Sometimes the same 'generic' cams are sold through various vendors... BUT,
Just the fact two cams have the same lift and 0.050" numbers, does NOT mean they are identical.
One needs to compare ALL their numbers. Most cam catalogs will list the 'advertised' numbers, which are listed differently from company to compant. Comp lists their solids at 0.020" tappet lift, and their hydraulics at 0.006". I don't know what the others use, as most don't say. What most WILL disclose, is their 0.050" and 0.200" lift numbers in their 'lobe specifications' section. The closer these two numbers are, the more aggressive the cam.
Comp has a number of different lobe families for all types... be it hydraulic, solid, or roller. Street lobes are generally less aggressive for longer cam/lifter life, and controllability with 'street' valve spring pressures. They get more aggressive from there. Comp's consistency in listing all their cams' 0.020", 0.050" and 0.200" numbers gives three reference points to judge them from. The closer the 0.020" and 0.050" numbers, the steeper the opening ramps. These cams tend to lift the valve off the seat fairly aggressively. These cams don't have LONG, gentle opening ramps, so their total durations are shorter, and they build good cylinder pressure. You can go to their online catalog (or your own, if you have one) and compare cams with similar 0.050" durations, and you'll see LARGE variations in the 'advertised' (0.020") numbers with cams that have similar 0.050" specs.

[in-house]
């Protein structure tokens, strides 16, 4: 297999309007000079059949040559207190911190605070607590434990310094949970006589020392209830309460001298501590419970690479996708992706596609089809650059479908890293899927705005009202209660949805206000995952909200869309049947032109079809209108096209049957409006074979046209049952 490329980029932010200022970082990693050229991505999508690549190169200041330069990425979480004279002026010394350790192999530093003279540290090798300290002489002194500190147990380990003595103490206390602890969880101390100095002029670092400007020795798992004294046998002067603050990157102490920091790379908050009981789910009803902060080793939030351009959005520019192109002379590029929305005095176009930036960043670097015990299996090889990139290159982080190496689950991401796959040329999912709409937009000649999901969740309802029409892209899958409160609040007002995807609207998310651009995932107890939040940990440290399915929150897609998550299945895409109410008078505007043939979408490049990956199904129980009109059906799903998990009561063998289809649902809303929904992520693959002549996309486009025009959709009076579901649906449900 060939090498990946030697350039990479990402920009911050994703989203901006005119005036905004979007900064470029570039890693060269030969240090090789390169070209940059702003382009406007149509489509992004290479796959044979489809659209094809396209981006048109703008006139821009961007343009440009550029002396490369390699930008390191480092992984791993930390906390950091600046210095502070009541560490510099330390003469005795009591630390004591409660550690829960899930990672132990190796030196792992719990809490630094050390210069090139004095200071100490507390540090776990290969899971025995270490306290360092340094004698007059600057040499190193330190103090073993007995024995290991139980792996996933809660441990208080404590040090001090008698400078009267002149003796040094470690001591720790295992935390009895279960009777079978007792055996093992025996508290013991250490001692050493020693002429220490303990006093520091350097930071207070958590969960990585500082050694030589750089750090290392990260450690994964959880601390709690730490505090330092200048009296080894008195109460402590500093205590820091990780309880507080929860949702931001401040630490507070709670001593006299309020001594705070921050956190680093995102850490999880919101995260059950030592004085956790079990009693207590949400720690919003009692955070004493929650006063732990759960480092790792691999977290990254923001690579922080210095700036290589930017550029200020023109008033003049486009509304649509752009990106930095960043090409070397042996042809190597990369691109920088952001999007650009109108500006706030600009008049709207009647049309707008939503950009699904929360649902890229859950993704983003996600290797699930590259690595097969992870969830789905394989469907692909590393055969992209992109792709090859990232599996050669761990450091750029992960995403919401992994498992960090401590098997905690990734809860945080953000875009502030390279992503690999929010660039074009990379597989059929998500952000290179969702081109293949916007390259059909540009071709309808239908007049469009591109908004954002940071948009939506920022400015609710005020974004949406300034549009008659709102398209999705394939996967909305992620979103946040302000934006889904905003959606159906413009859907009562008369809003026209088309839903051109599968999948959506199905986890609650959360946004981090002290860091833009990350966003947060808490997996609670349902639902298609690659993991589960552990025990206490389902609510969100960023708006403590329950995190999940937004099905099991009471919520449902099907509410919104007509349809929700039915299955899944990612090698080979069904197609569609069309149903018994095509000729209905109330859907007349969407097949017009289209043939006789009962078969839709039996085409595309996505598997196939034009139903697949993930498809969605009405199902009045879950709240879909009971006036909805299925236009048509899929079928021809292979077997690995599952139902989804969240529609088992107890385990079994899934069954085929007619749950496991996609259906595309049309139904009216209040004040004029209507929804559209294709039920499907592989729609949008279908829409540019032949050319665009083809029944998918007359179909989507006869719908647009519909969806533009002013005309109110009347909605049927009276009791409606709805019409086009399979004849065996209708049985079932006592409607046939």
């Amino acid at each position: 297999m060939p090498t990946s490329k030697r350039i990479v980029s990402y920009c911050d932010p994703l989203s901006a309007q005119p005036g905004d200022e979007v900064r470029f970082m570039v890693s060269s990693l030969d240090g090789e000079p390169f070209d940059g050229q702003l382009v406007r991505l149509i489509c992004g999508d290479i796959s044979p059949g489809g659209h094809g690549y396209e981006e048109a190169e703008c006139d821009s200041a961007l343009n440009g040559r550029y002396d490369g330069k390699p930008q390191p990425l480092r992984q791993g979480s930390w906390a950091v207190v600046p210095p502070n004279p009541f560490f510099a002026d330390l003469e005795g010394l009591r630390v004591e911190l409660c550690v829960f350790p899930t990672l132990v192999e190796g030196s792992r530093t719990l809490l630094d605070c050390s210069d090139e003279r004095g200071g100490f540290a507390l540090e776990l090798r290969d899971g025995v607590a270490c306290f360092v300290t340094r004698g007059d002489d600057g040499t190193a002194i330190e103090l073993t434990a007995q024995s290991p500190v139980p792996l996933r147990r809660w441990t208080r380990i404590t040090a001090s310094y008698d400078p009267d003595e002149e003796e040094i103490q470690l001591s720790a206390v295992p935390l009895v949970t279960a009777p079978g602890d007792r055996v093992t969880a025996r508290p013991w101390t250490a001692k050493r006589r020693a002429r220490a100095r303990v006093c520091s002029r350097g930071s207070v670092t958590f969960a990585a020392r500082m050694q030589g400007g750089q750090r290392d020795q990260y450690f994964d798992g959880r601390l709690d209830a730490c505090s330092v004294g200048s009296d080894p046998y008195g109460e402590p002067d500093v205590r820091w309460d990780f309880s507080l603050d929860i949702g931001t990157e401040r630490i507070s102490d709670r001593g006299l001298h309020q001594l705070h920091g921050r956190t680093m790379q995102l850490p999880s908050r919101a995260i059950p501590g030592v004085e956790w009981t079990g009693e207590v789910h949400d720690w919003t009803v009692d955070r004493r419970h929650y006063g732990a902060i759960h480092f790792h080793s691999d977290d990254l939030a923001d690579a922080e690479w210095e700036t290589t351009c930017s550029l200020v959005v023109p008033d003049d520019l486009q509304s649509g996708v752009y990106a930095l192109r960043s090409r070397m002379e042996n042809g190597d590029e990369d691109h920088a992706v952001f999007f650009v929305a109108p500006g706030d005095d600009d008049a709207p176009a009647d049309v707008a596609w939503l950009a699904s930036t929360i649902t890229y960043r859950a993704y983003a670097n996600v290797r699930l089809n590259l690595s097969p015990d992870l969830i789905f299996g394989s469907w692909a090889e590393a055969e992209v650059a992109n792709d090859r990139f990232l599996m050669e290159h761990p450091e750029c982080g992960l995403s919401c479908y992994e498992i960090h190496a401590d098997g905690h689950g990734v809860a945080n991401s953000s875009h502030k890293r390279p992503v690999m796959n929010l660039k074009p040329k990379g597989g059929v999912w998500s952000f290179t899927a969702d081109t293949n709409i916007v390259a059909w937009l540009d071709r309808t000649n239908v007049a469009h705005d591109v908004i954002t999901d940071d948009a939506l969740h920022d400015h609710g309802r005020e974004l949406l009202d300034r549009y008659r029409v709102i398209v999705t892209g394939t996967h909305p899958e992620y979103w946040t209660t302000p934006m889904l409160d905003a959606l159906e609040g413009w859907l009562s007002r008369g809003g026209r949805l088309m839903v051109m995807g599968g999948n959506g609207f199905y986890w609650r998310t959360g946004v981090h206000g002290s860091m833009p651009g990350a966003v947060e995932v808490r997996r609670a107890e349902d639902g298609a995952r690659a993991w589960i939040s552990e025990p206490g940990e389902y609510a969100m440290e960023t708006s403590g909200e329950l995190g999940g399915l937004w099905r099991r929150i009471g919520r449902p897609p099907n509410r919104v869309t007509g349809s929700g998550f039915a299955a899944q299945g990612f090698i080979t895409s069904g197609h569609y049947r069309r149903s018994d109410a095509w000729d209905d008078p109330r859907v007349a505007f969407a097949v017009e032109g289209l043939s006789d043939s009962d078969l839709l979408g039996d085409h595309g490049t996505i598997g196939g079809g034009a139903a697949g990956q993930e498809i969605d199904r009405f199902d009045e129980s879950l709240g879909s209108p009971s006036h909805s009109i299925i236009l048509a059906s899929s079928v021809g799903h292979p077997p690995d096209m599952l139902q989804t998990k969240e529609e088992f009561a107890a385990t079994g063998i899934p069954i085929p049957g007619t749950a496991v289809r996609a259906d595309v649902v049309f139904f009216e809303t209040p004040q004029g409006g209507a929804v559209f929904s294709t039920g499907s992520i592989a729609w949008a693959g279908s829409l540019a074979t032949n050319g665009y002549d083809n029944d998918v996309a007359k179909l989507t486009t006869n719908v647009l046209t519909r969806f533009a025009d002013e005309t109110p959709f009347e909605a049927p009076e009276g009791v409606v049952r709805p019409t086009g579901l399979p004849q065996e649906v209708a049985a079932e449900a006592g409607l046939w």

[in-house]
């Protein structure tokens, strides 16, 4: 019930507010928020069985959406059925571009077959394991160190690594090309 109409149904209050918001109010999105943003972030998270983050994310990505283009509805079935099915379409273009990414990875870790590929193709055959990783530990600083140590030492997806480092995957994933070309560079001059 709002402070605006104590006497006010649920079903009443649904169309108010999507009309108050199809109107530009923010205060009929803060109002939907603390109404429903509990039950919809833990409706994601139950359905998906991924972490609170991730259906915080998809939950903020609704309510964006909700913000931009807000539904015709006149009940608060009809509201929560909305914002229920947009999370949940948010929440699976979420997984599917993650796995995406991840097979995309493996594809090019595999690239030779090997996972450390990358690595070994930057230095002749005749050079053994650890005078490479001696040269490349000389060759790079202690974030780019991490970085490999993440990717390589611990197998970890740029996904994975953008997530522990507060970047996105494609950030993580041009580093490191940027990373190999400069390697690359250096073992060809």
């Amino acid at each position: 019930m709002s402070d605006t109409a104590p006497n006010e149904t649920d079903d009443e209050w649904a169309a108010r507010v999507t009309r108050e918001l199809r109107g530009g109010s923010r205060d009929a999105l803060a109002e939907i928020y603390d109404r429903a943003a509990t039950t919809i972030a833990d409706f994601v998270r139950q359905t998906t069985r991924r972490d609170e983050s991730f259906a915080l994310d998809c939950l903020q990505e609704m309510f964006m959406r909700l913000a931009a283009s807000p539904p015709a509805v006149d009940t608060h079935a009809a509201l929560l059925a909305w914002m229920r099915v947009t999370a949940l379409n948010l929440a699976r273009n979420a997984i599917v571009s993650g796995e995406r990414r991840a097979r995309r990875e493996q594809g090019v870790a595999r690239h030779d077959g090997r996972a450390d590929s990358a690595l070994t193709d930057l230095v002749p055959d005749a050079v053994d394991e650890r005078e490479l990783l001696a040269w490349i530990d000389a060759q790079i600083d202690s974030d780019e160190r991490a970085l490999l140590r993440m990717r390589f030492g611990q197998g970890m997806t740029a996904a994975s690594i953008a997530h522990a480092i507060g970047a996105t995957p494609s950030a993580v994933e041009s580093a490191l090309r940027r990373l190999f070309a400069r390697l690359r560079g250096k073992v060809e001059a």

Generally, the older grinds will be milder, and have the larger advertised numbers, while the new stuff is a bit more aggressive. For example, their 256 @ 0.050 HIGH RPM solid measures out at 294/256/162, while their 'Max Area' 256 @ 0.050" solid measures 283/256/164
Go to www.compcams.com and click on 'online catalog' and to to the lobe profiles. The solids are around pages 232-240 I believe.
66 mustang real street
302 4-speed 289 heads
10.63 @ 129.3